What is a "PID"???

Discussion in 'Slicers, Grinders, Tools, Equipment' started by fwismoker, Jan 14, 2013.

  1. fwismoker

    fwismoker Master of the Pit

    Most acronyms i can eventually figure out but i'm at a loss on this one.  
     
  2. fwismoker

    fwismoker Master of the Pit

    Someone just linked a video of understanding a PID in 4 minutes and it looks like an equation to building a nuclear reactor or something.  Can we say things in English sometimes?   Is this thing some kind of automatic temperature control like a bbq guru i have?  
     
  3. gotbags-10

    gotbags-10 Smoke Blower

    Yep use them for temp control. I use one with a solid state relay for my electric smoker but you can also put a fan on it to controll charcoal smokers as well
     
  4. In a nutshell, it's an intelligent temperate controller.
    I don't know anything about the Guru.
    Obviously, not all temperature controllers are PIDs.

    ~Martin
     
  5. gigantor

    gigantor Newbie

    proportional-integral-derivative controller
     
  6. dward51

    dward51 Master of the Pit OTBS Member

    Ouch, that makes my brain hurt! 

    It's a little box that controls the heating element in a electric smoker (99% of the time, but it can be used for other purposes such as to make a power draft like a Guru, or as a thermal limiter, etc... as well).  Dial in what temp you want and let it do it's thing. That's where the integral derivative thingy part comes in....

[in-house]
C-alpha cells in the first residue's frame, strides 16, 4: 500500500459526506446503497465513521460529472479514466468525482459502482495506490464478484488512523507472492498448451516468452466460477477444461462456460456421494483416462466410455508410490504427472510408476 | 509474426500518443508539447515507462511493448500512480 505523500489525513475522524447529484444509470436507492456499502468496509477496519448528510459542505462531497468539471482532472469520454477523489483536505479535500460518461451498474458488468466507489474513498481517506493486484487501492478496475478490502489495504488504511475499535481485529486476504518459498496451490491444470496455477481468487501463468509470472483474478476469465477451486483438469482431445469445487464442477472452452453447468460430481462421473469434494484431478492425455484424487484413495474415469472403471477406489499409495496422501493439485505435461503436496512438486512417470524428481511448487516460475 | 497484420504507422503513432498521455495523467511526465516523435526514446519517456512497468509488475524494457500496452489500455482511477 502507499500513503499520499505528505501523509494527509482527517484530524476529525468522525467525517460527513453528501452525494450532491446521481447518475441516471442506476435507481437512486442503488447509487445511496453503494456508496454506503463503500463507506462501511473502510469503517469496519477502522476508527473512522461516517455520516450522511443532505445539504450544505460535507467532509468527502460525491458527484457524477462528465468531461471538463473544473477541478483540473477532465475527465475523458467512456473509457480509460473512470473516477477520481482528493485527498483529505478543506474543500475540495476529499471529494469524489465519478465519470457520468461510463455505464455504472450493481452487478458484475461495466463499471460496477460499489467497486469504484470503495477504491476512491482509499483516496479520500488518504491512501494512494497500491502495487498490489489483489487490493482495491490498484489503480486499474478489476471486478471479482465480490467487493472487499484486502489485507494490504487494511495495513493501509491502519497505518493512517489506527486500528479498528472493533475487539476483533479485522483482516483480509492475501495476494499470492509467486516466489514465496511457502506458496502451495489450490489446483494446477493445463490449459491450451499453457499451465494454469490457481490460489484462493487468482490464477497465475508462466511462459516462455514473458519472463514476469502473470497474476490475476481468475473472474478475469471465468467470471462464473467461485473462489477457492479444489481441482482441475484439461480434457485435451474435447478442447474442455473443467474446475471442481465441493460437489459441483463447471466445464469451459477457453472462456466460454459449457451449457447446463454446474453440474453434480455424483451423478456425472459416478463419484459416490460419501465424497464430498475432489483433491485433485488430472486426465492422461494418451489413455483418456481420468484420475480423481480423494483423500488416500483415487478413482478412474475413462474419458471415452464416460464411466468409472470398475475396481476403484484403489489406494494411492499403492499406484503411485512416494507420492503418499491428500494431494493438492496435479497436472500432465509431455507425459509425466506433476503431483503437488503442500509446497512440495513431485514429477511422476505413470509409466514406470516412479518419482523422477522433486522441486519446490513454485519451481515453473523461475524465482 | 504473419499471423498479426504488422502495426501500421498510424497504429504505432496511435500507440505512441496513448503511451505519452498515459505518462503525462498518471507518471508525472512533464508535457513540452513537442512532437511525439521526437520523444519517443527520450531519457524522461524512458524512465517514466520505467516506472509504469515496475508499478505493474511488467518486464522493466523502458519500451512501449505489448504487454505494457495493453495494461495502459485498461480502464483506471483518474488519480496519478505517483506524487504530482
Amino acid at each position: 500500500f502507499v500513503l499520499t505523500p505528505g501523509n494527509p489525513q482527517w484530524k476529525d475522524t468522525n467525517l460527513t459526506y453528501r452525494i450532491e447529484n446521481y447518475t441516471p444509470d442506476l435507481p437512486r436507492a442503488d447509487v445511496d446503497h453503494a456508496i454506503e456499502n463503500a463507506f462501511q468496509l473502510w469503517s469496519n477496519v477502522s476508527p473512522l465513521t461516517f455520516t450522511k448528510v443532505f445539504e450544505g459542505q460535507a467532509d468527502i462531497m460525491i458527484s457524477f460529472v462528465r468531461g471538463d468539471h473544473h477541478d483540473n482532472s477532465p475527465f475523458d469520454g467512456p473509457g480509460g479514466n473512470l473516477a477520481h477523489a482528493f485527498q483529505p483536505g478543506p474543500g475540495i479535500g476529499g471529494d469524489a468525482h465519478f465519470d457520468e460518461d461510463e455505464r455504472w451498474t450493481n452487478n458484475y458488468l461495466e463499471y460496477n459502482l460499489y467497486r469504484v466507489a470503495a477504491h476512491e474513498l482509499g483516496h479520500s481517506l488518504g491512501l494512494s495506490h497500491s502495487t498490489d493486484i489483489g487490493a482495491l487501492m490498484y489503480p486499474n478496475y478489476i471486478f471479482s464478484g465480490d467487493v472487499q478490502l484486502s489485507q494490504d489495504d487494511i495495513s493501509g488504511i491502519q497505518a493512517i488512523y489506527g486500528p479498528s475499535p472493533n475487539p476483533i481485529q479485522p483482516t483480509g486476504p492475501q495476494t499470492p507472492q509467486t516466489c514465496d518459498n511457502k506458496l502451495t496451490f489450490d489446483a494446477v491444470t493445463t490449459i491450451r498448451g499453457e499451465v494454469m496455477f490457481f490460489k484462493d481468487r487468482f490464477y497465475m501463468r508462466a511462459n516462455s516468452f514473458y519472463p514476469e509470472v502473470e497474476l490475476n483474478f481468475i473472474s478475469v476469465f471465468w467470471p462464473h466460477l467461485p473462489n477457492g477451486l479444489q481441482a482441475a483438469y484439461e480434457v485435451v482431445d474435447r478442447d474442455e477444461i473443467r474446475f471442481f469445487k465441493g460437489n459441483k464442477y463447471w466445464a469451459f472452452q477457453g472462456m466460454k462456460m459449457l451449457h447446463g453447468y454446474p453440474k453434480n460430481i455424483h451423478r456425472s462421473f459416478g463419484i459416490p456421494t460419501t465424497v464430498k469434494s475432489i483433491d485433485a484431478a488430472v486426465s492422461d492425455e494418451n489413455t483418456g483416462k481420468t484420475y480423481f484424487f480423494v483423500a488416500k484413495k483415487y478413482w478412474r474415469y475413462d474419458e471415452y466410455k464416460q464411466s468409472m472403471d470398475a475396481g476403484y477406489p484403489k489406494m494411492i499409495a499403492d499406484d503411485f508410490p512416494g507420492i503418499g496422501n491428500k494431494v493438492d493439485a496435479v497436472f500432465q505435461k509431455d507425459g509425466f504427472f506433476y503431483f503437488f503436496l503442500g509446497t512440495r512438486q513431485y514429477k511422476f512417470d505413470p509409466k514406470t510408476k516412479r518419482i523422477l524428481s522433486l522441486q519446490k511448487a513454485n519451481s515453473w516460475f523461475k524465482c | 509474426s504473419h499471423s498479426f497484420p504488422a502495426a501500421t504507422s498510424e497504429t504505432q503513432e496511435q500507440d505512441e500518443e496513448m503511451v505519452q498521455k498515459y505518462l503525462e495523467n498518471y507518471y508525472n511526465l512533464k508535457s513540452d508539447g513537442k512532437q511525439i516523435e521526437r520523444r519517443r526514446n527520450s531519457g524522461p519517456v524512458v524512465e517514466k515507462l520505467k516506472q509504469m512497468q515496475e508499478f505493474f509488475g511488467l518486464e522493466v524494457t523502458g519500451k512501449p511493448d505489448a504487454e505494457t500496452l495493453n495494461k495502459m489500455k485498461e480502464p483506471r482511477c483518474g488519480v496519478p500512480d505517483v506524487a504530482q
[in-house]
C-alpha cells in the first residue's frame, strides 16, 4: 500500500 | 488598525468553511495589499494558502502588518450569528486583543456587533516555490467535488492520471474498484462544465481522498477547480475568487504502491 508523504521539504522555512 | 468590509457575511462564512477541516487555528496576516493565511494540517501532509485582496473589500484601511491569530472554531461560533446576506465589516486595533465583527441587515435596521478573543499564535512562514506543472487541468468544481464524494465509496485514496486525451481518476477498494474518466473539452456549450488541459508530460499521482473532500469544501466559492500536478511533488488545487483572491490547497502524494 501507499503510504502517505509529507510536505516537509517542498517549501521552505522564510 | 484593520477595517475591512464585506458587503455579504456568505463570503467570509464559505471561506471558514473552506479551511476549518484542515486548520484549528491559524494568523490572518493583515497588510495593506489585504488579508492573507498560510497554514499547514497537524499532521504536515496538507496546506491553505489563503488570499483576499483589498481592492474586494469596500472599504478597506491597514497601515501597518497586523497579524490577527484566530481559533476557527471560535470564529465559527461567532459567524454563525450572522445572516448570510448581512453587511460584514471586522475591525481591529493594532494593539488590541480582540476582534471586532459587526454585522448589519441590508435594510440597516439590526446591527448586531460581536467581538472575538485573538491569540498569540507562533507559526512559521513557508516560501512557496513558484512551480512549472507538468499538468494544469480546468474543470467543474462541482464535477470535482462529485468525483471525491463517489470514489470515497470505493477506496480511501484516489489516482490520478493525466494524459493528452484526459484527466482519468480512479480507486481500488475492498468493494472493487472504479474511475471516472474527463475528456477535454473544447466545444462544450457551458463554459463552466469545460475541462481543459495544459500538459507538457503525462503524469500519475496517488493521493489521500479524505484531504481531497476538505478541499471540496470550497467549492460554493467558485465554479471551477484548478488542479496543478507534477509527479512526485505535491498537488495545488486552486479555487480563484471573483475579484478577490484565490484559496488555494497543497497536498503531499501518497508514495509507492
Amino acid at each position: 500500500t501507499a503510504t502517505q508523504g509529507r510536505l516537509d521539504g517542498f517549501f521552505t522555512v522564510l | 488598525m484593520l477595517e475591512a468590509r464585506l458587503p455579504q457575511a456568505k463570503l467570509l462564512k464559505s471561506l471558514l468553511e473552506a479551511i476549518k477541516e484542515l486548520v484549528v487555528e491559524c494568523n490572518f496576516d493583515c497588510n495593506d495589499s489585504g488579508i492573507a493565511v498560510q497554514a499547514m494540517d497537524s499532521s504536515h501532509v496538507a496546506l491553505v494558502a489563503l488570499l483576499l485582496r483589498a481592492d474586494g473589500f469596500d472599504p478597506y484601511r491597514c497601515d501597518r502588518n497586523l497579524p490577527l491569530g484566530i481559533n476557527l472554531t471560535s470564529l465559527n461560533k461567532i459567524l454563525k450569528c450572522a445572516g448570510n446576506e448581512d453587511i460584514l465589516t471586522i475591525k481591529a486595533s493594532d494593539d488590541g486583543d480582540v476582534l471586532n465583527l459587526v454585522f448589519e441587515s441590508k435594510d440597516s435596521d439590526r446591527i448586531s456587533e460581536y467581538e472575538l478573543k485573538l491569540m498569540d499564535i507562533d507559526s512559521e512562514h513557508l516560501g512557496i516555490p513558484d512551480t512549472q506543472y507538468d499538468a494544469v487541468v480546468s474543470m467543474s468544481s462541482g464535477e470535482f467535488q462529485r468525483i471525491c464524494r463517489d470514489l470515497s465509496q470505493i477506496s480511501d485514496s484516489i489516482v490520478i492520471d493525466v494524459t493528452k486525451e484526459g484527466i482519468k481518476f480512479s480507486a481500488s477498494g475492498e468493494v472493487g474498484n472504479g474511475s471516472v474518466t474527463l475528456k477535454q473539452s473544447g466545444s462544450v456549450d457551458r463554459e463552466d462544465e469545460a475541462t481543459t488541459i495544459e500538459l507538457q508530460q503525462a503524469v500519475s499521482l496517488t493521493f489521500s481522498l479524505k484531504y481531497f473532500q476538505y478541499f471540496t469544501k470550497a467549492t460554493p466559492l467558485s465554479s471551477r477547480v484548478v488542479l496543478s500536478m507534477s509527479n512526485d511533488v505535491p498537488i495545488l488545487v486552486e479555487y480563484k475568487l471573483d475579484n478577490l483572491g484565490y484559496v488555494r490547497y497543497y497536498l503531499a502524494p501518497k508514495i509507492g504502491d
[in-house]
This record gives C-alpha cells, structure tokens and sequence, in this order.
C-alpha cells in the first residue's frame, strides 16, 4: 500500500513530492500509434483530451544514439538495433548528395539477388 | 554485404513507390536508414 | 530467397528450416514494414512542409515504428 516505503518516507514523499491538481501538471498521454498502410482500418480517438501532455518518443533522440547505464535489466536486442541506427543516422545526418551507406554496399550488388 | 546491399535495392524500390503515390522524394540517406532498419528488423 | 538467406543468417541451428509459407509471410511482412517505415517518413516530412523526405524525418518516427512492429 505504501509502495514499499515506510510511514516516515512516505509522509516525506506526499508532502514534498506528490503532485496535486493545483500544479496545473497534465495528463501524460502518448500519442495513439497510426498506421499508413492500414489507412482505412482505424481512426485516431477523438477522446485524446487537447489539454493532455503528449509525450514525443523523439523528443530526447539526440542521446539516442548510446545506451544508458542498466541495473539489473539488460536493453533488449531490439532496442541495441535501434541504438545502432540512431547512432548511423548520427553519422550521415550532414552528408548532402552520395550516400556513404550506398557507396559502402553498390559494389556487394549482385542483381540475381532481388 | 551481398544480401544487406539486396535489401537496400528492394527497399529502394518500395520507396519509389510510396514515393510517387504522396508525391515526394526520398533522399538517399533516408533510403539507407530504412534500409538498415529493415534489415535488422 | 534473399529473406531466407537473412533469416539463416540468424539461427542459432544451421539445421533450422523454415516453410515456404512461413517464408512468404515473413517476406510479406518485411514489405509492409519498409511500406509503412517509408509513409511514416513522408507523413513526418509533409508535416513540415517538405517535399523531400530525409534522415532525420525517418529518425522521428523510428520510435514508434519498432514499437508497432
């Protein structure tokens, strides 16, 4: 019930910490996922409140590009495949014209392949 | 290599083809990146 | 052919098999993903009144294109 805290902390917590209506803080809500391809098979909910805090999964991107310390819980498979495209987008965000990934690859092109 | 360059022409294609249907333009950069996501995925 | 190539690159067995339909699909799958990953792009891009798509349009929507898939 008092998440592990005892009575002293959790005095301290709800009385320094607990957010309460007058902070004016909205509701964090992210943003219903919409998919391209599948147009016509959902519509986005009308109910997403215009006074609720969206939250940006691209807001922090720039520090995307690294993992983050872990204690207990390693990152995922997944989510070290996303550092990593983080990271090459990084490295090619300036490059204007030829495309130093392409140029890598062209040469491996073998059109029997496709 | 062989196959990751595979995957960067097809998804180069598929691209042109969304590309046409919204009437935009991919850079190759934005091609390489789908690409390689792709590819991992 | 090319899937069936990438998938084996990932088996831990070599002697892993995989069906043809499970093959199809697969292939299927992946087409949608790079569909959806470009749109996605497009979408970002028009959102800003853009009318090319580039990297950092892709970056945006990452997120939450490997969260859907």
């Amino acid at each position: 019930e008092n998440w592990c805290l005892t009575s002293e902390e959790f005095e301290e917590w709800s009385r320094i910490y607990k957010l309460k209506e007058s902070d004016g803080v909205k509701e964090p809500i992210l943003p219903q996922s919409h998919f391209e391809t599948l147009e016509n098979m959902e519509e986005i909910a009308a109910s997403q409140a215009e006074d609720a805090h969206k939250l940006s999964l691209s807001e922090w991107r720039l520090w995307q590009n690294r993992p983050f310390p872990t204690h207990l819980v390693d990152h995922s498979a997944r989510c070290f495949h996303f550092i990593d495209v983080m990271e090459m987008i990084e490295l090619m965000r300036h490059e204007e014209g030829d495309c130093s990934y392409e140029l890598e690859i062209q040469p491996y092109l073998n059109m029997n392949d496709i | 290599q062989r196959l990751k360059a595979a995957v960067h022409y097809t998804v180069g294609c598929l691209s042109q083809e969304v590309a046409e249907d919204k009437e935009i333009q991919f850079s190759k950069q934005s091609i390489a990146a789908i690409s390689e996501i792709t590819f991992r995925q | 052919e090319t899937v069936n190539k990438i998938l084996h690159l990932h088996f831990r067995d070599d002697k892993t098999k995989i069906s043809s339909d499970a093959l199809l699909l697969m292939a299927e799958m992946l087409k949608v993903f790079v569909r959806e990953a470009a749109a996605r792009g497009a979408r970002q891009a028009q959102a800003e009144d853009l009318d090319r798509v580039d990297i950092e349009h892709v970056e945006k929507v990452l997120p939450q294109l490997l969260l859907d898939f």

7. handymanstan

    handymanstan Smoking Fanatic Group Lead

    If you ask me it's a lifesaver. For electric or charcoal smokers the  PID and the Maverick 732 and you are pretty much set it and forget it till the maverick alarms.

    Stan
     
  8. The two basic ways to control temperature to a set point. On-off control and continuous control.

    A great example of on-off control is the thermostat on your air conditioner. You set a temperature you want for the room. If the temperature gets far enough above the setpoint, a relay closes and the air conditioner turns on. When the temperature falls far enough below the setpoint the relay opens and the air conditioner turns off.

    Continuous control is like the cruise control on your car. Gas always flows to the injectors. If the car is going faster than the setpoint, less gas flows and the car slows; if the car is going slower than setpoint, more gas flows and the car speeds up.

    PID is a form a continuous control. This means rather than "All On" or "All Off", the power cycles on/off several times a minute. The output is computed by the equation:

    Output = Kp*e(t) + Ki*[integral of errors] + Kd*[derivative of two most recent errors] where

    Kp*e(t) is the proportional term - P and contributes based on the difference between the current temp and the previous temp reading

    Ki*[integral of errors] is the integral term - I and contributes based on the sum of all errors. As dward51 said, it's the magic.

    Kd*[derivative of two most recent errors] is the derivative term - D and adds or subtracts based on the derivative of the current temp and previous temp.

    The constants Kp, Ki, and Kd can be manually calculated, but most modern PID controllers have an "auto-tuning" feature that does this usually better and quicker than manual calculations.

    As HandymanStan says ... "If you ask me it's a lifesaver."
     
  9. dcarch

    dcarch Smoking Fanatic

    I think a PID is a high precision electronic thermostat which has some "intelligence" built in.